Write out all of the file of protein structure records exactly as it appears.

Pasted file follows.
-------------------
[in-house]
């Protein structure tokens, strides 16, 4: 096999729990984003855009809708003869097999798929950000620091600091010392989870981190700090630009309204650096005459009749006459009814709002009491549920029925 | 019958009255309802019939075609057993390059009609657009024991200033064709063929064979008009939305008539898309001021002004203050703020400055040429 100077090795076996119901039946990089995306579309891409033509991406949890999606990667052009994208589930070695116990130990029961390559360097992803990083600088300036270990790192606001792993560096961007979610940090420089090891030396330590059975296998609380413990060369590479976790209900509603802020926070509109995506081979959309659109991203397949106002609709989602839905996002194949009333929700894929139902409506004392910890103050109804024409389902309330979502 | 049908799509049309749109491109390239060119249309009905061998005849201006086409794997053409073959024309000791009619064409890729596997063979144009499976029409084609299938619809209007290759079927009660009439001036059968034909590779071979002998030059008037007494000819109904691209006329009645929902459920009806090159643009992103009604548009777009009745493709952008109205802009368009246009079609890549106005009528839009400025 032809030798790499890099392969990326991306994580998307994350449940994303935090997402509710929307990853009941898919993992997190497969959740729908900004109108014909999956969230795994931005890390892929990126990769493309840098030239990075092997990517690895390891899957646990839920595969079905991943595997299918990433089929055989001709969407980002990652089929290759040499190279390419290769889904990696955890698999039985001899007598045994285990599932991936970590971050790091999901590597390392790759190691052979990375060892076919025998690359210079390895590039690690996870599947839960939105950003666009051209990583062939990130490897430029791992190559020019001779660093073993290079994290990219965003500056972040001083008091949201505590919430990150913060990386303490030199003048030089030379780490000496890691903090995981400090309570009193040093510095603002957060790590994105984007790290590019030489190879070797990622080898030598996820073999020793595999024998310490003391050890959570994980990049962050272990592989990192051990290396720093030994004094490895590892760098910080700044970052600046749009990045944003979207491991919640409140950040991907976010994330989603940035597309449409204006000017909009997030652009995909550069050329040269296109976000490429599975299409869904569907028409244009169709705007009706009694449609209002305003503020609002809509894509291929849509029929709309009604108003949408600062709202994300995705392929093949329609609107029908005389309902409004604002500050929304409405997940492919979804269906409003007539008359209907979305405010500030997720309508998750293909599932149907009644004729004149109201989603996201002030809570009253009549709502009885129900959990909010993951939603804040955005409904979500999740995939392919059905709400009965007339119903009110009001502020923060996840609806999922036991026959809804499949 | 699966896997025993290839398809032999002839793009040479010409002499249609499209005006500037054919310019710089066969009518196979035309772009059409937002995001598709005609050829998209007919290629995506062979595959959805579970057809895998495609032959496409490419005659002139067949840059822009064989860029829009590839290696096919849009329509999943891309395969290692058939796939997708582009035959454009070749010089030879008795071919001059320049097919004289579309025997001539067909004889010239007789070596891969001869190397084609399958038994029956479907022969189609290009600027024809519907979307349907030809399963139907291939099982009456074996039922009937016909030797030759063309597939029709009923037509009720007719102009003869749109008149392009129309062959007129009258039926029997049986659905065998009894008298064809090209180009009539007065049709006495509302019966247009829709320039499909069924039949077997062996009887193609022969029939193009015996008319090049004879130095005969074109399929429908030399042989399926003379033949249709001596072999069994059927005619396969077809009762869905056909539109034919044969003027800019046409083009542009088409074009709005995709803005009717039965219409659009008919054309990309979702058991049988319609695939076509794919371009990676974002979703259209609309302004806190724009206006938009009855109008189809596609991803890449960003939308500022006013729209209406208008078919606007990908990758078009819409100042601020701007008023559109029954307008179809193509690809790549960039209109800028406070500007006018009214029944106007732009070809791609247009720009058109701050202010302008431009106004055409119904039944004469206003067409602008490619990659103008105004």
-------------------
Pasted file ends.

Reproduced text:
[in-house]
């Protein structure tokens, strides 16, 4: 096999729990984003855009809708003869097999798929950000620091600091010392989870981190700090630009309204650096005459009749006459009814709002009491549920029925 | 019958009255309802019939075609057993390059009609657009024991200033064709063929064979008009939305008539898309001021002004203050703020400055040429 100077090795076996119901039946990089995306579309891409033509991406949890999606990667052009994208589930070695116990130990029961390559360097992803990083600088300036270990790192606001792993560096961007979610940090420089090891030396330590059975296998609380413990060369590479976790209900509603802020926070509109995506081979959309659109991203397949106002609709989602839905996002194949009333929700894929139902409506004392910890103050109804024409389902309330979502 | 049908799509049309749109491109390239060119249309009905061998005849201006086409794997053409073959024309000791009619064409890729596997063979144009499976029409084609299938619809209007290759079927009660009439001036059968034909590779071979002998030059008037007494000819109904691209006329009645929902459920009806090159643009992103009604548009777009009745493709952008109205802009368009246009079609890549106005009528839009400025 032809030798790499890099392969990326991306994580998307994350449940994303935090997402509710929307990853009941898919993992997190497969959740729908900004109108014909999956969230795994931005890390892929990126990769493309840098030239990075092997990517690895390891899957646990839920595969079905991943595997299918990433089929055989001709969407980002990652089929290759040499190279390419290769889904990696955890698999039985001899007598045994285990599932991936970590971050790091999901590597390392790759190691052979990375060892076919025998690359210079390895590039690690996870599947839960939105950003666009051209990583062939990130490897430029791992190559020019001779660093073993290079994290990219965003500056972040001083008091949201505590919430990150913060990386303490030199003048030089030379780490000496890691903090995981400090309570009193040093510095603002957060790590994105984007790290590019030489190879070797990622080898030598996820073999020793595999024998310490003391050890959570994980990049962050272990592989990192051990290396720093030994004094490895590892760098910080700044970052600046749009990045944003979207491991919640409140950040991907976010994330989603940035597309449409204006000017909009997030652009995909550069050329040269296109976000490429599975299409869904569907028409244009169709705007009706009694449609209002305003503020609002809509894509291929849509029929709309009604108003949408600062709202994300995705392929093949329609609107029908005389309902409004604002500050929304409405997940492919979804269906409003007539008359209907979305405010500030997720309508998750293909599932149907009644004729004149109201989603996201002030809570009253009549709502009885129900959990909010993951939603804040955005409904979500999740995939392919059905709400009965007339119903009110009001502020923060996840609806999922036991026959809804499949 | 699966896997025993290839398809032999002839793009040479010409002499249609499209005006500037054919310019710089066969009518196979035309772009059409937002995001598709005609050829998209007919290629995506062979595959959805579970057809895998495609032959496409490419005659002139067949840059822009064989860029829009590839290696096919849009329509999943891309395969290692058939796939997708582009035959454009070749010089030879008795071919001059320049097919004289579309025997001539067909004889010239007789070596891969001869190397084609399958038994029956479907022969189609290009600027024809519907979307349907030809399963139907291939099982009456074996039922009937016909030797030759063309597939029709009923037509009720007719102009003869749109008149392009129309062959007129009258039926029997049986659905065998009894008298064809090209180009009539007065049709006495509302019966247009829709320039499909069924039949077997062996009887193609022969029939193009015996008319090049004879130095005969074109399929429908030399042989399926003379033949249709001596072999069994059927005619396969077809009762869905056909539109034919044969003027800019046409083009542009088409074009709005995709803005009717039965219409659009008919054309990309979702058991049988319609695939076509794919371009990676974002979703259209609309302004806190724009206006938009009855109008189809596609991803890449960003939308500022006013729209209406208008078919606007990908990758078009819409100042601020701007008023559109029954307008179809193509690809790549960039209109800028406070500007006018009214029944106007732009070809791609247009720009058109701050202010302008431009106004055409119904039944004469206003067409602008490619990659103008105004």